Russia insisted on Saturday it was not “clinging” to any individual leaders in Syria despite Moscow’s refusal to back international calls on President Bashar al-Assad to step down, as clashes resumed in Syria’s main cities of Damascus and Aleppo, leaving more victims.
As many as 100 people were reported to have been killed by the fore of Syrian forces across the country on Saturday, Al Arabiya reported citing activists at the Local Coordination Committees.
“We are not clinging to any political figures,” Russian Deputy Foreign Minister Gennady Gatilov said in brief comments reaffirming the country’s official position.
“And anyone who claims otherwise is distorting the picture,” Gatilov told the Interfax news agency.
Yet he also signaled that Russia would block any new U.N. Security Council efforts to put pressure on Assad after 17 months of violence that activists say has claimed more than 27,000 lives.
“It is only through the political process -- and not through any decision of the U.N. Security Council -- that the Syrians should determine the future of their state and its make-up,” he added, according to AFP.
Russia and China jointly vetoed three rounds of sanctions against Assad after having earlier effectively giving the go-ahead to an air campaign on Libya that they strongly opposed.
Both countries said they were tricked into the Libya decision and vowed to fight for a political solution to the Syria crisis despite growing diplomatic pressure.
Gatilov said Russia would respect any decision on Assad’s future reached by the Syrians themselves.
“We will respect any agreements reached in the course of this (internal Syrian) dialogue,” said the diplomat.
On the ground, clashes erupted in Damascus and Aleppo, the Syrian Observatory for Human Rights said.
In Aleppo the army battled with rebels at the entrances to the rebel-held Bustan al-Basha district and helicopter gunships attacked the opposition bastions of Hanano, Qadi Askar, Sheikh Khader, Bustan al-Qasr and Sakhur, the monitoring group said.
After a week of fighting over the central district of Midan, the army had taken most of the area and set up checkpoints for the first time, an AFP correspondent said.
But the Observatory said that clashes between rebels and the army continued in the flashpoint district.
Residents of Midan had blocked off a contested street with tires and posted a small sign which read: ‘Beware of snipers,’ the correspondent said.
The Local Coordination Committees reported that an unknown number of people were killed or trapped under the rubble of a three-storey residential building that collapsed when the Sheikh Fares neighborhood was shelled.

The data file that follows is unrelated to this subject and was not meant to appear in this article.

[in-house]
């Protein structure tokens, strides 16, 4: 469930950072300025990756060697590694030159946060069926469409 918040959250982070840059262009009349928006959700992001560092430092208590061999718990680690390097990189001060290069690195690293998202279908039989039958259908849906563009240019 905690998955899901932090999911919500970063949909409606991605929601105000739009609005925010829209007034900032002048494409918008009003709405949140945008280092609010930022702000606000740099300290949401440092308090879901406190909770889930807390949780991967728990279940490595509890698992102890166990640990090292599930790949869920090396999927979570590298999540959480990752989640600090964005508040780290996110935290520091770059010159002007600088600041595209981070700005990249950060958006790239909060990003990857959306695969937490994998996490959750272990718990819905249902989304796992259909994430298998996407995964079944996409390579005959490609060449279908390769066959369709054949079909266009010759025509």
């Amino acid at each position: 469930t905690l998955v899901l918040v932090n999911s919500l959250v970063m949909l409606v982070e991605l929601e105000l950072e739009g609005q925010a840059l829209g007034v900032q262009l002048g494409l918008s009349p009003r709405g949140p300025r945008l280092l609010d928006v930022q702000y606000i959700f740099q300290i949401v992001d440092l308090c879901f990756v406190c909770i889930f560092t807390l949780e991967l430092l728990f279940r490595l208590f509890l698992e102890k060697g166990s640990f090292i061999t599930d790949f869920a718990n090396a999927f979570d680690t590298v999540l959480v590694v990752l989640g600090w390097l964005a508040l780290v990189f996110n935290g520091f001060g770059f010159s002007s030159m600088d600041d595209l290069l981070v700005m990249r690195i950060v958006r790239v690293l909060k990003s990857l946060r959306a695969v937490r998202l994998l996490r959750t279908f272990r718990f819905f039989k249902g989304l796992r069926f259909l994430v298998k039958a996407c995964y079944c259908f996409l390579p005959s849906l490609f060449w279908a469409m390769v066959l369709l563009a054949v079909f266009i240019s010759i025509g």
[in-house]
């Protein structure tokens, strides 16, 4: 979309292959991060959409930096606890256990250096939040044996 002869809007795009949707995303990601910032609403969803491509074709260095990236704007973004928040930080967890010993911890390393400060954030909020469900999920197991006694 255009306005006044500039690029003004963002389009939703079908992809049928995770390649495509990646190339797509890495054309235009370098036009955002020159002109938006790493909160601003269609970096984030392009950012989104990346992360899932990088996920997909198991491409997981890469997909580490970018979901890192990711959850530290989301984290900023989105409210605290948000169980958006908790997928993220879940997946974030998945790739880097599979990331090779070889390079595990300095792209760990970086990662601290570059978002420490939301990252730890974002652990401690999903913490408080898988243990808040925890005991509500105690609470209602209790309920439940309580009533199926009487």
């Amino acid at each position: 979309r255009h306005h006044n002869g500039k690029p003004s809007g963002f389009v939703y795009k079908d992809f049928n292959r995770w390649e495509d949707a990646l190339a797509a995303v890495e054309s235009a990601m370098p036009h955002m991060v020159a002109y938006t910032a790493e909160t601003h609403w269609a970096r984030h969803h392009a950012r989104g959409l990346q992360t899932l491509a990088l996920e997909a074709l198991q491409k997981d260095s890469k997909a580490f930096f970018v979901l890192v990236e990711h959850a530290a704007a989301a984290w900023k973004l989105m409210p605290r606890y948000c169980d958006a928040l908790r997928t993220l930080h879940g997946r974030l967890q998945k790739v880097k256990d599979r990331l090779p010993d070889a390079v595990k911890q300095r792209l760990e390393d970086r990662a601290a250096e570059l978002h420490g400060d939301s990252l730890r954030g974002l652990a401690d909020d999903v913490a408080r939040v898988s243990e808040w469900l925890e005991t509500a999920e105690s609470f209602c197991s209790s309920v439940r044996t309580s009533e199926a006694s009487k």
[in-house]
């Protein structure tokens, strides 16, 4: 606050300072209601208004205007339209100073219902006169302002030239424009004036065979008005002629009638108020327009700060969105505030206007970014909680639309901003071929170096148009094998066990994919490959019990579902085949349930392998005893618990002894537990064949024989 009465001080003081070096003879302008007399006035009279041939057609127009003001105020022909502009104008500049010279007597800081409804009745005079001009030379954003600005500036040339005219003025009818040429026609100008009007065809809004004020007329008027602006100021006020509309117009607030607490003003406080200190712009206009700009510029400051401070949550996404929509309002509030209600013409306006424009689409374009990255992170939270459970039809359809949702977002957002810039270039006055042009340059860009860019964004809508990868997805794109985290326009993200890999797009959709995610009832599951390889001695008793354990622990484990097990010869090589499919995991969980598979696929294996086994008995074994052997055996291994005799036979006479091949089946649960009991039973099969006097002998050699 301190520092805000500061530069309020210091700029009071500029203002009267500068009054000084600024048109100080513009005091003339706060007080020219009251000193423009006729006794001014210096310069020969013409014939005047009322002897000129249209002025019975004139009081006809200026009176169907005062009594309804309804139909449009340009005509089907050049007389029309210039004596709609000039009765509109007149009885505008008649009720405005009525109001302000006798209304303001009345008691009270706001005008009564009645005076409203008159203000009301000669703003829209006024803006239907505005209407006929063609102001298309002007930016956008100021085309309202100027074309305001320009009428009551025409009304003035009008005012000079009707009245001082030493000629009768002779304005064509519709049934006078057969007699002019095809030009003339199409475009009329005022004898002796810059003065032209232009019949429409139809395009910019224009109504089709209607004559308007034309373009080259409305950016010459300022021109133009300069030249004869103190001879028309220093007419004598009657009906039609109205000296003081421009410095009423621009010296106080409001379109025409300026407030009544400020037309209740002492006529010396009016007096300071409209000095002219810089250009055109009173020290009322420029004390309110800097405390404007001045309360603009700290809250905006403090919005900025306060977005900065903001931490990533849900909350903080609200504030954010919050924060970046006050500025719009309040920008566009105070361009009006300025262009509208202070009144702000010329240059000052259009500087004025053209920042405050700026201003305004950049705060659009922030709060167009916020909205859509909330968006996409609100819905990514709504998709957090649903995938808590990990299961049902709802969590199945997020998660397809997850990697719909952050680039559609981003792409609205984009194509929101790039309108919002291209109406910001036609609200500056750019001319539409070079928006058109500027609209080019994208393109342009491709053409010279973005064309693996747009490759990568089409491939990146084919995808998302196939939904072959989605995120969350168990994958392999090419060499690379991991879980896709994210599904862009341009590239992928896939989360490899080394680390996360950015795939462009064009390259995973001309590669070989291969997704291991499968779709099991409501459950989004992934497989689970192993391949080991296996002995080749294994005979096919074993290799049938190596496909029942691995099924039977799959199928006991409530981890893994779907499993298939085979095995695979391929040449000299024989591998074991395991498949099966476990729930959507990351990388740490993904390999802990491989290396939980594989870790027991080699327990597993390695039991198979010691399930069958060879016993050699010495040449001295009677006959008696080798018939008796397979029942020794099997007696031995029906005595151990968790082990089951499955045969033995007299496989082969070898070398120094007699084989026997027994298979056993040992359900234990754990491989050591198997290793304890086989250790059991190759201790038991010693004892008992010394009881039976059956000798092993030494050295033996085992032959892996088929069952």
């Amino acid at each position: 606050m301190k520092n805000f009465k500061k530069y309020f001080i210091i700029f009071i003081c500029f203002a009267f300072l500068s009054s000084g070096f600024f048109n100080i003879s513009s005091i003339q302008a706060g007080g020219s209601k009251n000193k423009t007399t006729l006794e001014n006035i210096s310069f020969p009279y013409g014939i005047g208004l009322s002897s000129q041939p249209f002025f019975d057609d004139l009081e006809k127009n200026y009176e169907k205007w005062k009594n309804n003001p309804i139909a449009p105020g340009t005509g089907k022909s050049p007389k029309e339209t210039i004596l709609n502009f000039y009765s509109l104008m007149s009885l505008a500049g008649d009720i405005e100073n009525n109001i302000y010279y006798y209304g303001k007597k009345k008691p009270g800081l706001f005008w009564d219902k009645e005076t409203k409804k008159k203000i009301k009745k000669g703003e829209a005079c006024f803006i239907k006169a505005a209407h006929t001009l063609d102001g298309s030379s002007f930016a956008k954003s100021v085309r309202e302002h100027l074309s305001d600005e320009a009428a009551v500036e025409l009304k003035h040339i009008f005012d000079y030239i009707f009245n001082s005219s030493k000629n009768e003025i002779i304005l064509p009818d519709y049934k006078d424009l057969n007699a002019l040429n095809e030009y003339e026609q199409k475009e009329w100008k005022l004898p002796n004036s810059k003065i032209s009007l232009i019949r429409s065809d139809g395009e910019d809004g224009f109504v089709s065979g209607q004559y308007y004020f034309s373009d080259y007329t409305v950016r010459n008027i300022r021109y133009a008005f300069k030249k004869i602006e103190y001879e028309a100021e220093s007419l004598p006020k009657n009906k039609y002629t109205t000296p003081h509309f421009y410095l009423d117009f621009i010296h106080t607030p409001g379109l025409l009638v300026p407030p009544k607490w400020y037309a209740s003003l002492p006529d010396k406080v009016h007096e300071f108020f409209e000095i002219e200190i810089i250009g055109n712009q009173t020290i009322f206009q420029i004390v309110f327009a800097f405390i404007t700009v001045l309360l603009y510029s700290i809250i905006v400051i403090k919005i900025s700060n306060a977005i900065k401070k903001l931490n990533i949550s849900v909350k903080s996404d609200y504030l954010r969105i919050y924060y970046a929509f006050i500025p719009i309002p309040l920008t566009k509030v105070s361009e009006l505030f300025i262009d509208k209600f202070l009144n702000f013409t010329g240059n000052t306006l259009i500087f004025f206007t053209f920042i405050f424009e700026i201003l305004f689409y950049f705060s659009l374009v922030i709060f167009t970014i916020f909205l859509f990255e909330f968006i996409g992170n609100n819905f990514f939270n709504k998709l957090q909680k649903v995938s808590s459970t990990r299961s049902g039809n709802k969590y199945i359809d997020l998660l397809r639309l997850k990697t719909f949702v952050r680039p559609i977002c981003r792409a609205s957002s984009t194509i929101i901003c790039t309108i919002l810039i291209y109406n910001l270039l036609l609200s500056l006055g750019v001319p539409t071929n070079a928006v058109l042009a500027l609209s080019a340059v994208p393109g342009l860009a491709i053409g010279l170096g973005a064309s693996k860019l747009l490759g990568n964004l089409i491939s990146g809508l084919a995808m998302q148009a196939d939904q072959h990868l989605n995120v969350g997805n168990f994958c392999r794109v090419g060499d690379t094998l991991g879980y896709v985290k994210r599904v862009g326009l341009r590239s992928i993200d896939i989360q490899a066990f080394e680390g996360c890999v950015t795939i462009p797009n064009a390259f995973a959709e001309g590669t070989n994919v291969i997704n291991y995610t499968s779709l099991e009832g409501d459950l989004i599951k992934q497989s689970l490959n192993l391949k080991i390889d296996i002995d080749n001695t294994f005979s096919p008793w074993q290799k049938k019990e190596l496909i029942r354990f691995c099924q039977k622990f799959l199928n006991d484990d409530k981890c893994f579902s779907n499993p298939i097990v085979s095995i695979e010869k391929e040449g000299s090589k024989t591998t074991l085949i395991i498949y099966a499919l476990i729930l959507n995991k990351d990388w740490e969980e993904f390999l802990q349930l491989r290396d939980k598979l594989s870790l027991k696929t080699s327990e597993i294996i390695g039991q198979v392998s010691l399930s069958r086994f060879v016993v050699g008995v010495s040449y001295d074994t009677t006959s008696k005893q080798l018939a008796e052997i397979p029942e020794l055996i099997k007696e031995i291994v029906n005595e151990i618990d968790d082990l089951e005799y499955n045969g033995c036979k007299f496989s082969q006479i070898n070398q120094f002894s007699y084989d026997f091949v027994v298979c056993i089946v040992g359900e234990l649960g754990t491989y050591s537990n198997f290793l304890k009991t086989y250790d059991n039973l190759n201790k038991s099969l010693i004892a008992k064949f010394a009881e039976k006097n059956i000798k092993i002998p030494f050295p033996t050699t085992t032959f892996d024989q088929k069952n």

Regime forces also carried out air strikes against a rebel-held police station in Hanano for the second day in a row, after similar attacks on two police branches in Midan on Friday.
At least one rebel was killed in fighting in Aleppo, which has been the focal point of the Syrian conflict since mid-July, according to the Britain-based Observatory.
Outside Aleppo, air strikes during the night killed at least 12 civilians and wounded around 60 in al-Bab, doctors in the rebel-held town told AFP on Saturday.
Two fighter jets carried out a series of raids on the town in northern Syria between 4 pm (1300 GMT) Friday and 4 am (0100 GMT) Saturday, hitting homes and empty school buildings, a doctor at the town’s hospital said, asking not to be identified.
In one of the homes hit, four people lost their lives, three of them women, the father of one of those killed told AFP.
Near Damascus, a child and five rebels -- including a Palestinian defector from the Syrian army -- were killed by shelling and sniper fire in the southern suburb of al-Hajar al-Aswad where regime forces deployed in force, the Observatory said.
It said that a Palestinian protester was also killed during a demonstration in the Yarmuk camp, the largest Palestinian refugee camp in Syria.
Clashes broke out at the edges of the Damascus suburb, the watchdog said, while one civilian was killed in the northeast suburb of Duma and two civilians were killed elsewhere in the province.
In the southern province of Deraa, fierce clashes erupted between rebel fighters and government troops as the army tried to retake the Lajat area -- considered the most important rebel stronghold in the province.